Mediation Program for Divorce May Win Court Backing

By Jones, Leigh | THE JOURNAL RECORD, August 26, 1996 | Go to article overview

Mediation Program for Divorce May Win Court Backing


Jones, Leigh, THE JOURNAL RECORD


Getting a divorce doesn't have to be a battle. At least that has been the experience of over 250 couples in Oklahoma, Cleveland and Canadian counties who have participated in a new program aimed at using mediation to resolve divorce and other family disputes.

In fact, the Oklahoma Supreme Court is currently considering a court rule that would encourage judges throughout the state to refer cases to mediation.

Currently, Oklahoma County has procedural rule in place, and mediation advocates hope to spread the trend statewide.

Jim Stovall, director of Training with the Mediation Institute in Oklahoma City, says mediation is a successful alternative to filing claims in court.

"Four out of five of the disputes we hear at the Institute are resolved through mediation," he said.

While Stovall believes mediation is not a substitute for legal advice, he feels it is a faster, cheaper way to solve problems.

Complaint against Lackey

Former superintendent of the Manitou Juvenile Center David F. Kamphaus has filed a complaint in federal court in Oklahoma City against Paul K. Lackey, Jr., the executive director of the Oklahoma Office of Juvenile Affairs alleging violations of his 1st and 14th Amendment rights.

Kamphaus claims he was discharged in retaliation for a series of concerns he voiced to state legislators, some of which were made to State Rep. Loyd Benson, D-Frederick, about the privatization of the Manitou facility.

The former superintendent alleges he was exercising his right to speak about matters of public concern and that his firing deprived him of a state-created property right of continued employment.

Kamphaus contends that after speaking with Benson, the state representative decided not to implement the plan of privatization and that Kamphaus was discharged because of Benson's rejection of the plan.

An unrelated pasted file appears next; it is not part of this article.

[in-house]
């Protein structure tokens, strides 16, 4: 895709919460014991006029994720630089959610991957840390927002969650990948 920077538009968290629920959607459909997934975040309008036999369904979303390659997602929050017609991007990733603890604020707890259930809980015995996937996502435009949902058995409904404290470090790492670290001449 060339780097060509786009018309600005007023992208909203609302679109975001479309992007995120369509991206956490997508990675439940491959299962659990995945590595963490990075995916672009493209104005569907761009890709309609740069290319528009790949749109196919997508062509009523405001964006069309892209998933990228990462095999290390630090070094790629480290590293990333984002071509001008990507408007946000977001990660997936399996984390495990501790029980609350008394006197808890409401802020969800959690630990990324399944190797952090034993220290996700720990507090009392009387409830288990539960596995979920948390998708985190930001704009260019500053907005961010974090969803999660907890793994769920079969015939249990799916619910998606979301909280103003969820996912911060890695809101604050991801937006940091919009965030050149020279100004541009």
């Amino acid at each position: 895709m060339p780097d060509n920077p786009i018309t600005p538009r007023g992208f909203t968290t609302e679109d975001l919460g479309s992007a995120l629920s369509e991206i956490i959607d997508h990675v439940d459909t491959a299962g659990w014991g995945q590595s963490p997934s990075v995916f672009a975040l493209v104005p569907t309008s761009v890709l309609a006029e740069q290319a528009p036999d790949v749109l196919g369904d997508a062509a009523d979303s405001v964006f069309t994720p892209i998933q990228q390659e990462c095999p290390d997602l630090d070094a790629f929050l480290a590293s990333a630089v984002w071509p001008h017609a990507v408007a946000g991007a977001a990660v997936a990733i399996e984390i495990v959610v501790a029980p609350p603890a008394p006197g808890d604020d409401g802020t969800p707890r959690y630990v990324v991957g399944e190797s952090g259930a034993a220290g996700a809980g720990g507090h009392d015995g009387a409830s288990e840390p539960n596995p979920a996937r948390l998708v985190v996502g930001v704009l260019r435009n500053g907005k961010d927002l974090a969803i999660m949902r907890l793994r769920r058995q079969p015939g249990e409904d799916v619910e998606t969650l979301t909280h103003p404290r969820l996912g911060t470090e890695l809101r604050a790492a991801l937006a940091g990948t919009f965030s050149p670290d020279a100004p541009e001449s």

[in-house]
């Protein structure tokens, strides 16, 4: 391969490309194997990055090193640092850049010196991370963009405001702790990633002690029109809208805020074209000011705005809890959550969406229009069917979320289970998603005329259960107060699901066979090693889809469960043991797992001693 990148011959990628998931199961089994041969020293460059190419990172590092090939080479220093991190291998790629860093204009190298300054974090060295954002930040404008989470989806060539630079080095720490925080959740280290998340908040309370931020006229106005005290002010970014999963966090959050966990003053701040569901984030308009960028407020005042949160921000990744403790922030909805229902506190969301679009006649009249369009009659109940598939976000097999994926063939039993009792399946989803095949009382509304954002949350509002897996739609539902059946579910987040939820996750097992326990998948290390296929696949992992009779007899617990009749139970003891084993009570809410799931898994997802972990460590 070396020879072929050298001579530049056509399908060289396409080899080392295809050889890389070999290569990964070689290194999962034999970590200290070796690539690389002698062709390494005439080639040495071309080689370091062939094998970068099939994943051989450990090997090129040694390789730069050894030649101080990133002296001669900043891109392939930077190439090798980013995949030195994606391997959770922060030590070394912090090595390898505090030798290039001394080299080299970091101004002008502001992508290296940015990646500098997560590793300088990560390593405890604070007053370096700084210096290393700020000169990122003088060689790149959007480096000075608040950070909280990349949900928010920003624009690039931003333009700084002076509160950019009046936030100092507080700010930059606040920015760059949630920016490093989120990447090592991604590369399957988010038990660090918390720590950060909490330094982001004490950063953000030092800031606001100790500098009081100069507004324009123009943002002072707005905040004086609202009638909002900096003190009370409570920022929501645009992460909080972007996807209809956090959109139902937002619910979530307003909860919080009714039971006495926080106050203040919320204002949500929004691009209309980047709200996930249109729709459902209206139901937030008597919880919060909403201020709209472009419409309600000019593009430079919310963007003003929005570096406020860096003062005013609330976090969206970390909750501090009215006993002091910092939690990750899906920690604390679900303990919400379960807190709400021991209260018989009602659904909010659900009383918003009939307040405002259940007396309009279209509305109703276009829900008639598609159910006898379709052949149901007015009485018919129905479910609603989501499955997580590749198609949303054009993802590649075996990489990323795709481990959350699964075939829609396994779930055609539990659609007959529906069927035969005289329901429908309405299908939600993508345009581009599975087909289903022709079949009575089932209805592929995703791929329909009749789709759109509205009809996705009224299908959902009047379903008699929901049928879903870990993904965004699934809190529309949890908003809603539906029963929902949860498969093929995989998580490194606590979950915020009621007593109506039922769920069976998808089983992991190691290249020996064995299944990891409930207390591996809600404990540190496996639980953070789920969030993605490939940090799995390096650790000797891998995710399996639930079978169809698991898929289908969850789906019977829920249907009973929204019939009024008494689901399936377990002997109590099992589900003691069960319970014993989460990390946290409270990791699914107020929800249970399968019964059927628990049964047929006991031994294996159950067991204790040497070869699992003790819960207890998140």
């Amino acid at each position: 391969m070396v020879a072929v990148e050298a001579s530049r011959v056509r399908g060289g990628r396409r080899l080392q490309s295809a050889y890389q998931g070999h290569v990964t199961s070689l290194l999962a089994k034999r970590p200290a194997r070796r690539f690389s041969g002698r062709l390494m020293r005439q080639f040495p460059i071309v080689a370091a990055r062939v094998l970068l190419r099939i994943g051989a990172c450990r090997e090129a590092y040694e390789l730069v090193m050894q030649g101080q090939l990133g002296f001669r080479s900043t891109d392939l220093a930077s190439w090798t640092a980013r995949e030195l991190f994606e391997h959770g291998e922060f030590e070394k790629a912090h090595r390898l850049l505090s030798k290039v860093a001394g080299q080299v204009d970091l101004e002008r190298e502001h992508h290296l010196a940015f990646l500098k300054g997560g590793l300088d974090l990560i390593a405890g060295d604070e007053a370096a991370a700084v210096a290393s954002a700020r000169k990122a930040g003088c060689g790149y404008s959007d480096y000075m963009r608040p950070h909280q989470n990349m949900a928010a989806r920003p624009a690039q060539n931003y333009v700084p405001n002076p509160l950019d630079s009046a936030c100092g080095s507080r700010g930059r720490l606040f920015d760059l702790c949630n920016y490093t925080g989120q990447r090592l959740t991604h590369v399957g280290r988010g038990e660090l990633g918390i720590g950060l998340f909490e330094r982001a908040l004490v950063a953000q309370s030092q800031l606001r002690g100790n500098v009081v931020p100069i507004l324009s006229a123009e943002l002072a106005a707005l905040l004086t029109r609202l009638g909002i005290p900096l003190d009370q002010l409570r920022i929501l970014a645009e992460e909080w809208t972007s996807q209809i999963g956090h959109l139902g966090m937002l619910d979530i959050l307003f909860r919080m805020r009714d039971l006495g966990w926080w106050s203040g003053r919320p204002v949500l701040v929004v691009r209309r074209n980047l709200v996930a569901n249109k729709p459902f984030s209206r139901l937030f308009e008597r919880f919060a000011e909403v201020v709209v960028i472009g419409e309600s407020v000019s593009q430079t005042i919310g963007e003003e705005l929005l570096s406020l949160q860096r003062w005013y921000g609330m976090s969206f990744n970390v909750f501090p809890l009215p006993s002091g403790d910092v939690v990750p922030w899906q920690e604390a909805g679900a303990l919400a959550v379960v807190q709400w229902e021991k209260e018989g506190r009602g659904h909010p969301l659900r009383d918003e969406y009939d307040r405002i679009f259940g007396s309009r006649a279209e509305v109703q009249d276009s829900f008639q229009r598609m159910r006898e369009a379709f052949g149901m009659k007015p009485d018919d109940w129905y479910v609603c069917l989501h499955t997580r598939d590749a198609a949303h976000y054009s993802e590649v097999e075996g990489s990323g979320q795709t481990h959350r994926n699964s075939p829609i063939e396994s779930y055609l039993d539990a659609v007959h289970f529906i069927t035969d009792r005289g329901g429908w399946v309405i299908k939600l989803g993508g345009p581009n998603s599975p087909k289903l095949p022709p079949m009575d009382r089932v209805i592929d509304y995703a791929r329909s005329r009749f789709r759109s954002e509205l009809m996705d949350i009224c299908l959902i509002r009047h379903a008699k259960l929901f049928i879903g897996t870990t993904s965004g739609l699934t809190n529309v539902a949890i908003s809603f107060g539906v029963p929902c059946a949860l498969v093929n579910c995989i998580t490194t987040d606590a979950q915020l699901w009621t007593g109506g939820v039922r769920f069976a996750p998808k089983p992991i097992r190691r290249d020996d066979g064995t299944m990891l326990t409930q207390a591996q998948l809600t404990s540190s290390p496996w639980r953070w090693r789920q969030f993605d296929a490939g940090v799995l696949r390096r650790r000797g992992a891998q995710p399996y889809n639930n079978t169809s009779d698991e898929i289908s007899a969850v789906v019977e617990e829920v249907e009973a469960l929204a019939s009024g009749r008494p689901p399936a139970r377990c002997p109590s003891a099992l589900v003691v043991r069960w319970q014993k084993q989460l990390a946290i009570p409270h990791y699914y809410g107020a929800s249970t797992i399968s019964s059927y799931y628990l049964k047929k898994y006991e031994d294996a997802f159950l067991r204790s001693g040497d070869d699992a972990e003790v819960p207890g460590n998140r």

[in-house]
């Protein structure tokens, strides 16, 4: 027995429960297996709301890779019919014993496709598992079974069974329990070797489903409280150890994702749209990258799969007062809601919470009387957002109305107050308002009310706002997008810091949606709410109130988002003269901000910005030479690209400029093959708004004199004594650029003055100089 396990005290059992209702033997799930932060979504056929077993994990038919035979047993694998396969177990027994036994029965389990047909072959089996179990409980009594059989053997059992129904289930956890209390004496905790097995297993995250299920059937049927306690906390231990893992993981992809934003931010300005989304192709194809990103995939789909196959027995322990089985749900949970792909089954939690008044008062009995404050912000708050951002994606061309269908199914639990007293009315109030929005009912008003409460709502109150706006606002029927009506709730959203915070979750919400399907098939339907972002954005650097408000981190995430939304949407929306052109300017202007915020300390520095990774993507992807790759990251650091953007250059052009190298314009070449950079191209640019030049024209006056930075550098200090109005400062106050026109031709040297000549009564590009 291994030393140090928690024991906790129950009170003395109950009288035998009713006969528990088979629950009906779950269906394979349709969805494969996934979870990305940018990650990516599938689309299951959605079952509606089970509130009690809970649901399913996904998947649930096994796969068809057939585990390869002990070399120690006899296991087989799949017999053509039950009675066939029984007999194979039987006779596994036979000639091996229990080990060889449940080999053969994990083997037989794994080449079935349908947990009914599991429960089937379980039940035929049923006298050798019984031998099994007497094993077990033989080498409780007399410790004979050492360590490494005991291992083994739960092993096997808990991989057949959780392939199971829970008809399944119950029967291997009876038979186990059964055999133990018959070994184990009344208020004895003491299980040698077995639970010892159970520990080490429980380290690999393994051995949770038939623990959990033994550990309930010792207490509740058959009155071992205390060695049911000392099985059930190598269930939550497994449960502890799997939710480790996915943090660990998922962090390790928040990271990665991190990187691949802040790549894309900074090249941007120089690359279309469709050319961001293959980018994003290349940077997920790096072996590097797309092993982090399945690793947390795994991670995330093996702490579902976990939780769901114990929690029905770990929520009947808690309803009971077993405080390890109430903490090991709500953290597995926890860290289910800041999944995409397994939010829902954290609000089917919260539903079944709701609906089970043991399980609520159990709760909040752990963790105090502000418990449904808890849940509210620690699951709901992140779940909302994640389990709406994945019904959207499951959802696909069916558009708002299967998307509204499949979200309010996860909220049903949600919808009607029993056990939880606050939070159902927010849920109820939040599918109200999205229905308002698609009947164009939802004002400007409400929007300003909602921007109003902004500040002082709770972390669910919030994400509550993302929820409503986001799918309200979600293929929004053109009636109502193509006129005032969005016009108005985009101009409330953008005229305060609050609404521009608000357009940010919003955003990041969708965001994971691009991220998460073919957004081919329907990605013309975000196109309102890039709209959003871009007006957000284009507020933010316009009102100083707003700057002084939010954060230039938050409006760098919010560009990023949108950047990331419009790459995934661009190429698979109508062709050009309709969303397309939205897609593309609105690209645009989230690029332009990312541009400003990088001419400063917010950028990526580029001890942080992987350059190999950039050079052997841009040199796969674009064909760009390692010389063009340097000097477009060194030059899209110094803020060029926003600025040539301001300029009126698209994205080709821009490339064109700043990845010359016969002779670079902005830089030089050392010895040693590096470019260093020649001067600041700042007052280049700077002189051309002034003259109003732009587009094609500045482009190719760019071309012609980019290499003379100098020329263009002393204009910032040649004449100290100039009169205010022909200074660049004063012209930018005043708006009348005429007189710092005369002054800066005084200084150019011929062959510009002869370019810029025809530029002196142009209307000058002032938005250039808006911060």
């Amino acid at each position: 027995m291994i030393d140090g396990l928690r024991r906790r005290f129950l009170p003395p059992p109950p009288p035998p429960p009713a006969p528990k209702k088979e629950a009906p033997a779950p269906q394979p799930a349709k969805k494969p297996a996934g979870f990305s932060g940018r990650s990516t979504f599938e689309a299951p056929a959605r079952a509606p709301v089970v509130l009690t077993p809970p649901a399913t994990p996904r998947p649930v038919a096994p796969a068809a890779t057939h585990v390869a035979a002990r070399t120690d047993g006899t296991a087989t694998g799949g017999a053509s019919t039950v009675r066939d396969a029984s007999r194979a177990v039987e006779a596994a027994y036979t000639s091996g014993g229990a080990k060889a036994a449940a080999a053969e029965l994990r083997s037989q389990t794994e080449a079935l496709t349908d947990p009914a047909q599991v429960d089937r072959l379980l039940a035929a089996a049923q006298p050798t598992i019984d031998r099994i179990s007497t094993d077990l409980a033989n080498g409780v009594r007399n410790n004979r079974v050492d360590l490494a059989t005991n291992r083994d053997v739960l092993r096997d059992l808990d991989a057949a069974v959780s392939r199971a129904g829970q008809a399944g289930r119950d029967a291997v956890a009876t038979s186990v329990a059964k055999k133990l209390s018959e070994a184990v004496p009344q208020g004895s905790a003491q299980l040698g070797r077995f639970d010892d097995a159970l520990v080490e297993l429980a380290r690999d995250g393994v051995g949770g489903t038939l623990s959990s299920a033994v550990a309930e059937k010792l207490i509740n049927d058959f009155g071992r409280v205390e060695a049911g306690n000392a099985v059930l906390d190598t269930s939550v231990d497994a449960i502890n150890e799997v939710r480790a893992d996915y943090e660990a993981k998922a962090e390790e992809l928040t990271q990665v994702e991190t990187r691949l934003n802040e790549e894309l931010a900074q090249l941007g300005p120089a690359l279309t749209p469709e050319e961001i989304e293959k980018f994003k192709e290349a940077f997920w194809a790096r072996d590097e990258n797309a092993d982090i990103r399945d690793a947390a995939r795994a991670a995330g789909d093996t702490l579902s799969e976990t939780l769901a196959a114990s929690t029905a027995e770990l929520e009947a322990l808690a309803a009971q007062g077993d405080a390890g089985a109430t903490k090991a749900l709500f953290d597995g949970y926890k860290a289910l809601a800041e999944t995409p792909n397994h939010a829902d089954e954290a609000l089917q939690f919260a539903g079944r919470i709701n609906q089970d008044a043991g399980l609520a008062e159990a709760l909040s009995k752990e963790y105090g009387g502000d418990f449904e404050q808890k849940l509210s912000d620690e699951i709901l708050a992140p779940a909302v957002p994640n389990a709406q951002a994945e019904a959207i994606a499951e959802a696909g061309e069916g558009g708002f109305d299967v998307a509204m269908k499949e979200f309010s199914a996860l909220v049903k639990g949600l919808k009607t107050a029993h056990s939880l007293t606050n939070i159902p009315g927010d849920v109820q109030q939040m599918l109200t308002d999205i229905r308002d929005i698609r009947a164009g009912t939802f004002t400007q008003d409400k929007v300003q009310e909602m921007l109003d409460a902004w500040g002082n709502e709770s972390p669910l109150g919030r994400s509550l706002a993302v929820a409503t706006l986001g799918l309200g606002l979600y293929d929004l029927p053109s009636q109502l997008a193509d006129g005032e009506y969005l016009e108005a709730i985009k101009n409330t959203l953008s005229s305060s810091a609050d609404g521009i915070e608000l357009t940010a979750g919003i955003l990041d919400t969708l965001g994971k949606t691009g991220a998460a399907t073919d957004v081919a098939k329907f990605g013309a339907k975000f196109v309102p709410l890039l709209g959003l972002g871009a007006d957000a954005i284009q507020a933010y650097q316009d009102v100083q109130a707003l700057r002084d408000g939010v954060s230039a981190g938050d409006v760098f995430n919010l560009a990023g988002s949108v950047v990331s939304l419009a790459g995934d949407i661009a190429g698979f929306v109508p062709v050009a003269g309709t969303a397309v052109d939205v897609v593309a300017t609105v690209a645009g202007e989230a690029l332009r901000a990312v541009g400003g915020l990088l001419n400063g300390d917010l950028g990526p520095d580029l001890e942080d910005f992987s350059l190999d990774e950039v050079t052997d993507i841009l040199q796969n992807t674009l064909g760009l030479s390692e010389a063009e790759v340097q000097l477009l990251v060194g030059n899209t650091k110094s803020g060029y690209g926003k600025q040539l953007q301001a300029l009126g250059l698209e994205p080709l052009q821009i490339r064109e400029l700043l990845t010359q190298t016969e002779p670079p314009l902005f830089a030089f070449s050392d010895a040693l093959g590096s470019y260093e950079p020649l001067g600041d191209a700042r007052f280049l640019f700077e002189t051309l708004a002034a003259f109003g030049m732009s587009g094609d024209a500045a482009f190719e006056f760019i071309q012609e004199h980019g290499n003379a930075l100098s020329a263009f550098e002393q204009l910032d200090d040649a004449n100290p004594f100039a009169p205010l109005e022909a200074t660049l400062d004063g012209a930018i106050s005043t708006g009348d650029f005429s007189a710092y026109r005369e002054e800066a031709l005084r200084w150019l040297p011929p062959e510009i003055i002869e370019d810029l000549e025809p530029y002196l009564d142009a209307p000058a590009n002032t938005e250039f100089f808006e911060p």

Dawn Byram, director of media and community relations for the Office of Juvenile Affairs' said Kamphaus' claims were proven unfounded in a series of hearings through the Merit Protection Commission.

"Kamphaus' claim is basically a whistle blower's claim. The last hearing was on Aug. 1 and the board found for us," said Byram.

Kamphaus' attorney Steven Novick of Tulsa said he also plans to file in state court for defendants' violation of the Oklahoma Personnel Act which prohibits a state agency from disciplining employees when they discuss agency operations.

According to Novick, the reason stated for dismissing Kamphaus was because he was playing a computer game on the job.

Novick said Kamphaus has a property interest in continued employment with the Office of Juvenile Affairs and was denied due process when he was let go without a showing of good cause.

Kamphaus seeks injunctive relief, lost wages, back pay, priority placement and retroactive seniority.

Participation limits

The extent to which a child advocate may participate in trials for sexual abuse of a minor child was limited by the Court of Criminal Appeals in Oklahoma City last week.

In Cooper v. State of Oklahoma, No. F-95-0631, Judge Reta Struhbar determined the child advocate had exceeded its role by participating in pre-trial hearings and motions, voir dire and examination of witnesses.

This involvement, according to the opinion, resulted in a "two against one" situation for the defendant and essentially made the advocate a special prosecutor.

The court noted that the role of the advocate is to act in the best interest of the child, but it may not take on an adversarial role against the accused. …

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